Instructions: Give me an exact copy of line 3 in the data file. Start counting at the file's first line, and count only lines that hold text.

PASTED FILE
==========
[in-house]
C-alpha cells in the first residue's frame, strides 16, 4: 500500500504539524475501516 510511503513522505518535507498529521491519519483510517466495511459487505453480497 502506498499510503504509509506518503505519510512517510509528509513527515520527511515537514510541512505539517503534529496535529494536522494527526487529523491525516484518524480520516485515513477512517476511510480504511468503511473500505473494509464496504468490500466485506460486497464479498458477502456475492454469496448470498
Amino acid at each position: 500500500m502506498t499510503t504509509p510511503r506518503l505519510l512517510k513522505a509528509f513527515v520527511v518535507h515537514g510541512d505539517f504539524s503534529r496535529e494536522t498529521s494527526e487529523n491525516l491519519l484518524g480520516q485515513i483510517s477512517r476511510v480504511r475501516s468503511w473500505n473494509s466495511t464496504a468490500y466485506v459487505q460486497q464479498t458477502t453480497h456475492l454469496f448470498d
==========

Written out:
Amino acid at each position: 500500500m502506498t499510503t504509509p510511503r506518503l505519510l512517510k513522505a509528509f513527515v520527511v518535507h515537514g510541512d505539517f504539524s503534529r496535529e494536522t498529521s494527526e487529523n491525516l491519519l484518524g480520516q485515513i483510517s477512517r476511510v480504511r475501516s468503511w473500505n473494509s466495511t464496504a468490500y466485506v459487505q460486497q464479498t458477502t453480497h456475492l454469496f448470498d